The Cheat Reviews
I liked this movie a lot, because I was really amazed at the treatment Hollywood gave to the Asian character. He was treated very humanely and I guess the whole Evil-Asian propaganda thing hadn't quite kicked in yet in Hollywood. Instead, Hollywood was turning stuff out like this and, another great example, Broken Blossoms, with Lillian Gish. The Asian actor, Sessue Hayakawa does SUCH a great job here, shining every scene he's in. Hayakawa amazingly, later on went on to appear in Bridge On The River Kwai with Alec Guinness!!
Before I comment on the positive aspects of this film, let's look at how this film can be regarded as racist. Since this is American cinema in its early years, most of the cast and background characters are played by white men and women. The main villain of the film happens to be Asian, as well as the villain's two sidekicks. He is labeled something along the lines of the king of ivory for the region. It just seems out of place that the only foreigners in this film happen to be the villains of the film, depicted as sneaky, conniving businessmen hungry for power and sex. The only Asians in the film, and they are depicted as monsters, and the activities these men engage themselves in definitely does not reflect the behaviors of all Asians at the time when this film was released. This film is very close to straight up chastising Asians; not okay.
This next point could be because I was zoning in and out the day we were watching it, but I was constantly asking myself questions about the narrative since it was a little complex while focusing on money as what would later be called a MacGuffin. We also have more characterization even if it is just from title cards which we have to read dialogue from. The leading lady is a gold digger, spending money she doesn't have and using a large donation for her personal needs. Her husband is a passive man and a hero, letting people (including his wife) push him around but having a kind heart when he takes the blame for a crime his wife had committed. Sadly we don't get that much character knowledge about the villain aside from the fact that he doesn't like to be cheated, and that he'll make things worse for the lady and her husband simply because he can.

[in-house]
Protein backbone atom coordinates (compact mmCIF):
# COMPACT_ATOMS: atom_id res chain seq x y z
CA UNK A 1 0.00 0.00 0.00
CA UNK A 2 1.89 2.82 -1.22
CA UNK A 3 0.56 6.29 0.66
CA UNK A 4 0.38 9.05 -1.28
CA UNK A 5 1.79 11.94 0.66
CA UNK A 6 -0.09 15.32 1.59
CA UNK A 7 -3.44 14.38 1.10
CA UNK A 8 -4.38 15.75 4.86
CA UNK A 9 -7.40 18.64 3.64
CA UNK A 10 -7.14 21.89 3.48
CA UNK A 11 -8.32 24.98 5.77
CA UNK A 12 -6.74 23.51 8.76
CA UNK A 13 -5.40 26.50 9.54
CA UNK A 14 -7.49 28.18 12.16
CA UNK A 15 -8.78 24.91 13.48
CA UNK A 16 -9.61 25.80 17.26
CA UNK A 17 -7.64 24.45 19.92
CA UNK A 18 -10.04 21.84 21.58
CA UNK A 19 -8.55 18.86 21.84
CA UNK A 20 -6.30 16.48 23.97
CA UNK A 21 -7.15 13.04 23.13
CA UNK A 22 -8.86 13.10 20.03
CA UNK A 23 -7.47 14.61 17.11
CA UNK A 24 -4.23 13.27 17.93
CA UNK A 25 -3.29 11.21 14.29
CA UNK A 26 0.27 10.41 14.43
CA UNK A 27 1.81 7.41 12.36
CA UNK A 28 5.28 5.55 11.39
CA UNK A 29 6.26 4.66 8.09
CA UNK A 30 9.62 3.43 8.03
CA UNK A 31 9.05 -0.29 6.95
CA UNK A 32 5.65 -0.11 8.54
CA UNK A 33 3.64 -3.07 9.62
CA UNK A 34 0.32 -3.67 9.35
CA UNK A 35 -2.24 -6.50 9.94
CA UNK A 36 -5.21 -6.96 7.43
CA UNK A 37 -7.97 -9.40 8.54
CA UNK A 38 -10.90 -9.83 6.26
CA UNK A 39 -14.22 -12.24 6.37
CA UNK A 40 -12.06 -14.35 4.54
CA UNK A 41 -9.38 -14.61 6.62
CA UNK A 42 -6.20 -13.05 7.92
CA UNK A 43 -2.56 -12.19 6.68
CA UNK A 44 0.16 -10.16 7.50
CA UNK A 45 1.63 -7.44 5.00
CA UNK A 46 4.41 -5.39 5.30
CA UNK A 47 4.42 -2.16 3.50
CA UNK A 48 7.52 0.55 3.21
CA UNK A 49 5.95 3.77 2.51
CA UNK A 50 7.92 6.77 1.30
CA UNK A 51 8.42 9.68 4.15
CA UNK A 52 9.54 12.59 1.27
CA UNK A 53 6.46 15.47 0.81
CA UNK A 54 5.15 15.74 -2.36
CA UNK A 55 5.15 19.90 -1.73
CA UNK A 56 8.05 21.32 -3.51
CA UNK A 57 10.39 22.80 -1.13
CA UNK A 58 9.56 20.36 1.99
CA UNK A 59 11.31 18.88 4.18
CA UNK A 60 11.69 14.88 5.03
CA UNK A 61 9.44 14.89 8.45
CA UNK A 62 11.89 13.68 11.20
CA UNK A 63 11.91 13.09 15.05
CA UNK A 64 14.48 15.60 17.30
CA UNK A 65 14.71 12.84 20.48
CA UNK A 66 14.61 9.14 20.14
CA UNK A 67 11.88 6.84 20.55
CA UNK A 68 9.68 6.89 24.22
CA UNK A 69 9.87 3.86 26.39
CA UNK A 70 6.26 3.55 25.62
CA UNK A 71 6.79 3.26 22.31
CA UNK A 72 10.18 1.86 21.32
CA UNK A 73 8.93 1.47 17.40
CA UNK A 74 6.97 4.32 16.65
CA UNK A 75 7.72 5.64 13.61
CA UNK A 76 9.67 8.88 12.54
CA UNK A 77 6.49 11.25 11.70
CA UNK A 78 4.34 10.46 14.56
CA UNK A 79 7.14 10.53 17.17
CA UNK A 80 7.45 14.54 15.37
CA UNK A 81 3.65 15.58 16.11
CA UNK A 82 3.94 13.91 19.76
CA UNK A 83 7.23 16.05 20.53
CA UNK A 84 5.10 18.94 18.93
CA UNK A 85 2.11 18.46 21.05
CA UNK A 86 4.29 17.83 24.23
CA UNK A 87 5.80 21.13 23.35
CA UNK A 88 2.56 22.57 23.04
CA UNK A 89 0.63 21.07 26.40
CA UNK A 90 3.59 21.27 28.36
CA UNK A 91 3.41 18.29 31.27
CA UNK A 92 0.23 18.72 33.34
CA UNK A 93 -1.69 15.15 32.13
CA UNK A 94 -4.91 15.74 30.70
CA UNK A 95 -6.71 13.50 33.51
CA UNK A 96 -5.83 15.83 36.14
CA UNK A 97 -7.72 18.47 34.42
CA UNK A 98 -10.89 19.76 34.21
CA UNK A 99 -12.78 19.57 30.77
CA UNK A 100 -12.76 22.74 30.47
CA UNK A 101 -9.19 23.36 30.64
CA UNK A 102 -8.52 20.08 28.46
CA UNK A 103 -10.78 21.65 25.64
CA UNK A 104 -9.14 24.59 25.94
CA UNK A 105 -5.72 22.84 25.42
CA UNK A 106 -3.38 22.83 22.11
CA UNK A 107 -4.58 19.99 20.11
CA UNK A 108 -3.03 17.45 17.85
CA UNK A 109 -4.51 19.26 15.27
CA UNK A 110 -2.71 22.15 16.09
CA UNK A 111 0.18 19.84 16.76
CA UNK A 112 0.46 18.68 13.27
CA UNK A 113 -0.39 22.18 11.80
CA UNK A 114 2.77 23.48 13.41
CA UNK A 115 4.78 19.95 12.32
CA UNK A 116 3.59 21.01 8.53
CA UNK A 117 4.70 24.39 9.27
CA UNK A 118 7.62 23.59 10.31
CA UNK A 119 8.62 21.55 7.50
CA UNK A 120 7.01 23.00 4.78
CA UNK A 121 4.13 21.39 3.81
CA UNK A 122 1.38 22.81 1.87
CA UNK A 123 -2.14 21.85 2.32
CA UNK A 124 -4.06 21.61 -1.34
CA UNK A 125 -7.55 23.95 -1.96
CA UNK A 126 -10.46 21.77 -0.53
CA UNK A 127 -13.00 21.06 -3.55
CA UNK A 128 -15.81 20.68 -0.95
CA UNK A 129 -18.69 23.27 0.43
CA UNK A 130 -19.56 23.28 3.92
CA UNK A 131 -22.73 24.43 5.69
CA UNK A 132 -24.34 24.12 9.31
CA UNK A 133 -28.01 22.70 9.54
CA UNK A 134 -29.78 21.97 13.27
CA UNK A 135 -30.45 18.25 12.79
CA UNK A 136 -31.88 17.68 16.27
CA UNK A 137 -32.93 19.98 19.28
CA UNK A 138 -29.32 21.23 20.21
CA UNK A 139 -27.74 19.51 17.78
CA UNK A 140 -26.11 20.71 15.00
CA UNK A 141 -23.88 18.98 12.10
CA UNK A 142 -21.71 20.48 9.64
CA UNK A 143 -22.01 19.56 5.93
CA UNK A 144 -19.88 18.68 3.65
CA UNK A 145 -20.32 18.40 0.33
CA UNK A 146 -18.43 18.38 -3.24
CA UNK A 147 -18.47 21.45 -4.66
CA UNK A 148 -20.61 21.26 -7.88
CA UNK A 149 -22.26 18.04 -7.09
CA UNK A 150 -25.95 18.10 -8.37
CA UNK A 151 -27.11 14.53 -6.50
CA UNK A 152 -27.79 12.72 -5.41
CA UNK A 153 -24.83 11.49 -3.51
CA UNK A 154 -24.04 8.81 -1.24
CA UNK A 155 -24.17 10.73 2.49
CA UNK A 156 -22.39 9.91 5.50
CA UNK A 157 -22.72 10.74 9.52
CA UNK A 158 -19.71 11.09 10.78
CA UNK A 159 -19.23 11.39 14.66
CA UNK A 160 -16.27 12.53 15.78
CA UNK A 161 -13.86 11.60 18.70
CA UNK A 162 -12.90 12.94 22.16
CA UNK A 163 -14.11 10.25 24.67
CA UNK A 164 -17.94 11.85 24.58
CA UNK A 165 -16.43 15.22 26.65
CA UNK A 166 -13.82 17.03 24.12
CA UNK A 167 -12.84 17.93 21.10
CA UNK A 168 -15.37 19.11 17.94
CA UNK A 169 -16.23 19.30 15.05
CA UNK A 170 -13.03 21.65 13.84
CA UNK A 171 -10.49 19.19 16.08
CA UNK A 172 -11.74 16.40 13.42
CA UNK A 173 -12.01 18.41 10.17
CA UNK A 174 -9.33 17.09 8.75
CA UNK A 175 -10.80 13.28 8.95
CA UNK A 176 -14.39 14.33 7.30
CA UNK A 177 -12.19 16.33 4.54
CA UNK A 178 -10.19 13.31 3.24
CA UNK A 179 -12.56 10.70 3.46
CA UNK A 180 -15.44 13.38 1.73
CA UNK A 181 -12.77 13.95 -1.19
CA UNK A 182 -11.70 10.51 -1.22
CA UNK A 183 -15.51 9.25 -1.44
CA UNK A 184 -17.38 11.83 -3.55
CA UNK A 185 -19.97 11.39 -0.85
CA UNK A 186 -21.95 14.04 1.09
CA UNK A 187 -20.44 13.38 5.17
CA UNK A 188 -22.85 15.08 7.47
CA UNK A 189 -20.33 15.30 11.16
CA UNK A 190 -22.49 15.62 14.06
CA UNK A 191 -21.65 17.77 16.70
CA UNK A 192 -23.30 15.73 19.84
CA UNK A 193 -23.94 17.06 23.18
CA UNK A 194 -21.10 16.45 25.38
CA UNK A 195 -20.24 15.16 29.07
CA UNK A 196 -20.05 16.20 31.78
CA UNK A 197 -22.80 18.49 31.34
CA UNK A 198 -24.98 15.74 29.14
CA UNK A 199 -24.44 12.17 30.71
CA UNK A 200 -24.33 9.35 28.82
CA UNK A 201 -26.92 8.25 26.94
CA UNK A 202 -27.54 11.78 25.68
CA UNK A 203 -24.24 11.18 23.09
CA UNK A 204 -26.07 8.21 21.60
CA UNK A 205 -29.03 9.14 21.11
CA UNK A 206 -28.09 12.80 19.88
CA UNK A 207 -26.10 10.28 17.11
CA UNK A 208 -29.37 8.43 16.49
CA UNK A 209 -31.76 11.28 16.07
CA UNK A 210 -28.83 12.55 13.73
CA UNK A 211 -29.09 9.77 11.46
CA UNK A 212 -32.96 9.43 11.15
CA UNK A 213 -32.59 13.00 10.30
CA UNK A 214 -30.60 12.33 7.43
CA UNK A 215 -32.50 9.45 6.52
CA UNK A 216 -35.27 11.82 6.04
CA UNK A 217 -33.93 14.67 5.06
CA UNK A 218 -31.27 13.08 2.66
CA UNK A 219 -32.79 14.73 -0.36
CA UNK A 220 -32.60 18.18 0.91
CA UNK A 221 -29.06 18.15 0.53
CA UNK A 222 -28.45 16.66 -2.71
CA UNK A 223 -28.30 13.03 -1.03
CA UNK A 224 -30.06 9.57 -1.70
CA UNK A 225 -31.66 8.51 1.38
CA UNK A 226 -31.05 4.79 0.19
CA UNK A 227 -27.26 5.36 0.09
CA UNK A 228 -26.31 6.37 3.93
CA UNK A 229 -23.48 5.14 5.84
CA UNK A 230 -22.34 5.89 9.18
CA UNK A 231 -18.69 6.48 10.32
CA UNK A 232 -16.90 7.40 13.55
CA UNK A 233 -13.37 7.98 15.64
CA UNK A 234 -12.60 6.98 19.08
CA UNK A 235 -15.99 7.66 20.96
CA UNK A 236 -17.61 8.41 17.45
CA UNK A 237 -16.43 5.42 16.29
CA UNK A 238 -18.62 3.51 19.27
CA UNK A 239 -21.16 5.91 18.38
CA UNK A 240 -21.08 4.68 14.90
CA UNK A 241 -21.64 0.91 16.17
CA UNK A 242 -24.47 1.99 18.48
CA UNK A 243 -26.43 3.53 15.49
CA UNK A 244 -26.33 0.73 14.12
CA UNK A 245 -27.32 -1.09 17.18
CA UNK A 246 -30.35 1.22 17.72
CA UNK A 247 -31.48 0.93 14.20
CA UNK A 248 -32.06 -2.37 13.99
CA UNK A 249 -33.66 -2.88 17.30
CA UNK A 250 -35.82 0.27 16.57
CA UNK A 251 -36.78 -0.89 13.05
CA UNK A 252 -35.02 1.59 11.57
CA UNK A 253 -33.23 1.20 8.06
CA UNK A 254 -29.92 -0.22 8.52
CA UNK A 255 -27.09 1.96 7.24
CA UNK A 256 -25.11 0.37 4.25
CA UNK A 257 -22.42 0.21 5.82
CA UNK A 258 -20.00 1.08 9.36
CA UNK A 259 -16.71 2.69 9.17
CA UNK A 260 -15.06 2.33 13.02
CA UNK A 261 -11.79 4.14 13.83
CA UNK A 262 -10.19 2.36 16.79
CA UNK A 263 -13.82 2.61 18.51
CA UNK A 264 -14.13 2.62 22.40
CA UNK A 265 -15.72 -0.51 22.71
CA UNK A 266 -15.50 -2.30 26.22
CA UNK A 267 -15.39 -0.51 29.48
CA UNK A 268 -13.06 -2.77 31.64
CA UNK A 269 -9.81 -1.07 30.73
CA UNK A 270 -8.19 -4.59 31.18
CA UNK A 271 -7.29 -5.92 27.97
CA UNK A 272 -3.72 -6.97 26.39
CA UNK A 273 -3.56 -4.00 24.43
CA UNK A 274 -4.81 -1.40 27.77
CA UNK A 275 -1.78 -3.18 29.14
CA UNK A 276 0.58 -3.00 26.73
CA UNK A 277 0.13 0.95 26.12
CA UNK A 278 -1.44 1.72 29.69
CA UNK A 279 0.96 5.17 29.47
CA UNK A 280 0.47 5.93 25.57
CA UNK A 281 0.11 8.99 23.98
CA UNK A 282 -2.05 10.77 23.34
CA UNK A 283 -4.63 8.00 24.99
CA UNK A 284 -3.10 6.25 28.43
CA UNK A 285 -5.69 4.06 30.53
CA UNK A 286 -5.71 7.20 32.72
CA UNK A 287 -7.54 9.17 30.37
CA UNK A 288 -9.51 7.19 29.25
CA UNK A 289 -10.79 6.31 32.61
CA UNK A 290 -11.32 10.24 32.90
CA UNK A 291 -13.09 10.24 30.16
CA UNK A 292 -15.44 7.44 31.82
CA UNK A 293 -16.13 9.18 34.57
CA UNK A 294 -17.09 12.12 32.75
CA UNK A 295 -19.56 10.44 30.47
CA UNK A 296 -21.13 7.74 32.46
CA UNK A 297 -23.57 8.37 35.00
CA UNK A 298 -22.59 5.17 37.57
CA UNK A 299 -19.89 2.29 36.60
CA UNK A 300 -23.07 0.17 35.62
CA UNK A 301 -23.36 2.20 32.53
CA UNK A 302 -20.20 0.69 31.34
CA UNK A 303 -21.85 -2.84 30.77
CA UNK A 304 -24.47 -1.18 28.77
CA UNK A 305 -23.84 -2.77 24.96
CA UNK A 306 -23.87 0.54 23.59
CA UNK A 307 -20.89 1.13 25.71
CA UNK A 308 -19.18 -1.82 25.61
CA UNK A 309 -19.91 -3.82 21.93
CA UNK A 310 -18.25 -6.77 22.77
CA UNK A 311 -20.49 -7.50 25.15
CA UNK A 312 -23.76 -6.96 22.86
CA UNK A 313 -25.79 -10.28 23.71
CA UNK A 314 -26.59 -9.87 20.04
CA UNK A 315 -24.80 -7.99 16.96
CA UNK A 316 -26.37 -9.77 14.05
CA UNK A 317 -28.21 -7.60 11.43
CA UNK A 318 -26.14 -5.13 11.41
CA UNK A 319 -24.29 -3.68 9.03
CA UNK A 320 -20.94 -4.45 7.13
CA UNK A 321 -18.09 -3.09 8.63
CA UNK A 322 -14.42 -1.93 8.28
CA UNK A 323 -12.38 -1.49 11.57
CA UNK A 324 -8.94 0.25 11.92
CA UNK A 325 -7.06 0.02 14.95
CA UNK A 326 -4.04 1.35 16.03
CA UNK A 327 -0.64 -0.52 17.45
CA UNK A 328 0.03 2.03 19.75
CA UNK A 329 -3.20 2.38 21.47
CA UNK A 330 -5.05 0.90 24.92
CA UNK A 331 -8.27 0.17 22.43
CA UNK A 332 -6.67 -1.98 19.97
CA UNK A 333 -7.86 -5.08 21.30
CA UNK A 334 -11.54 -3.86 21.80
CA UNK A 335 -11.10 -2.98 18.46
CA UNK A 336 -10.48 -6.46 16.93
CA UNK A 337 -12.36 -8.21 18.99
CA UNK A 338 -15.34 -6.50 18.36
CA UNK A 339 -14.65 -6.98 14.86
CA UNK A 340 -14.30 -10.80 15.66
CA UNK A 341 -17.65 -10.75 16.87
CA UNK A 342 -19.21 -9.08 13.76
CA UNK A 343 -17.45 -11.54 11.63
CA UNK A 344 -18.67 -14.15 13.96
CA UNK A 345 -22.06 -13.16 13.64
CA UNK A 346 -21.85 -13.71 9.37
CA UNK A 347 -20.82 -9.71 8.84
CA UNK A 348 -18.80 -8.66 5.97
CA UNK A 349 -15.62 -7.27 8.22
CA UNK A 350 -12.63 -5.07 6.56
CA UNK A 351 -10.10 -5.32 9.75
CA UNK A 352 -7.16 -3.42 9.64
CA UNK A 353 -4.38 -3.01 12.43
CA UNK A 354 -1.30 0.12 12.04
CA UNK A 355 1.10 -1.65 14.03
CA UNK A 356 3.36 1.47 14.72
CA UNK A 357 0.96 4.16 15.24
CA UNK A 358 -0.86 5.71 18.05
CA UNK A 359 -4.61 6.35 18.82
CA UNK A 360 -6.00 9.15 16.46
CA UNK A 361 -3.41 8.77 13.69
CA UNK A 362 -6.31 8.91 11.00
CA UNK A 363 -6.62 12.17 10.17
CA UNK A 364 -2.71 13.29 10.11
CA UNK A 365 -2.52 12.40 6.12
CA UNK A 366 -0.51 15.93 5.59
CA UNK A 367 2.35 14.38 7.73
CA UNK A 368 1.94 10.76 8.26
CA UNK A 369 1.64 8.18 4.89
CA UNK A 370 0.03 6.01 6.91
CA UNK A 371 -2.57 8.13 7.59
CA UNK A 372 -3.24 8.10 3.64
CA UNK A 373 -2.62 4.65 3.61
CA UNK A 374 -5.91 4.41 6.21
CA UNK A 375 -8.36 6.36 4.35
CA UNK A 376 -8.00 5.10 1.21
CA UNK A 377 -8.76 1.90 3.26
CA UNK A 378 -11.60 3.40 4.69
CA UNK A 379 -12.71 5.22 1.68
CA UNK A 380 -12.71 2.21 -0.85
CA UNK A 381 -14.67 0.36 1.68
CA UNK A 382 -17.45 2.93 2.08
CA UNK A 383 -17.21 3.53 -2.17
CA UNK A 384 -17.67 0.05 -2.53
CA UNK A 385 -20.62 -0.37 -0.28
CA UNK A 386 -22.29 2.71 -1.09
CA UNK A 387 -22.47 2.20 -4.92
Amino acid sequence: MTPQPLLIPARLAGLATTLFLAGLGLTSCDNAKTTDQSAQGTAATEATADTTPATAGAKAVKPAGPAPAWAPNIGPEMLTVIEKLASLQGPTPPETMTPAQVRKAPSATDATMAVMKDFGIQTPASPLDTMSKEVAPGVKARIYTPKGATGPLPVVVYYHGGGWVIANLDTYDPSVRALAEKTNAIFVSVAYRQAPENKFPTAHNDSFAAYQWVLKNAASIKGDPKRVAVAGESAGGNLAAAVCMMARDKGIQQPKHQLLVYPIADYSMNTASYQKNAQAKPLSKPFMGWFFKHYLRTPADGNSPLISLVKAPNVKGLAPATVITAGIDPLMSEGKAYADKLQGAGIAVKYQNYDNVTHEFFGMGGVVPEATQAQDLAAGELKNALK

I praise this film for exploring great concepts of lighting as well as using more depth with the cinematic space compared to films by Melies, whose films seem very two-dimensional (although they're not exactly narratives like The Cheat). The Cheat is definitely a film you should see if you want to study film, filmmaking, learn about film history, etc etc.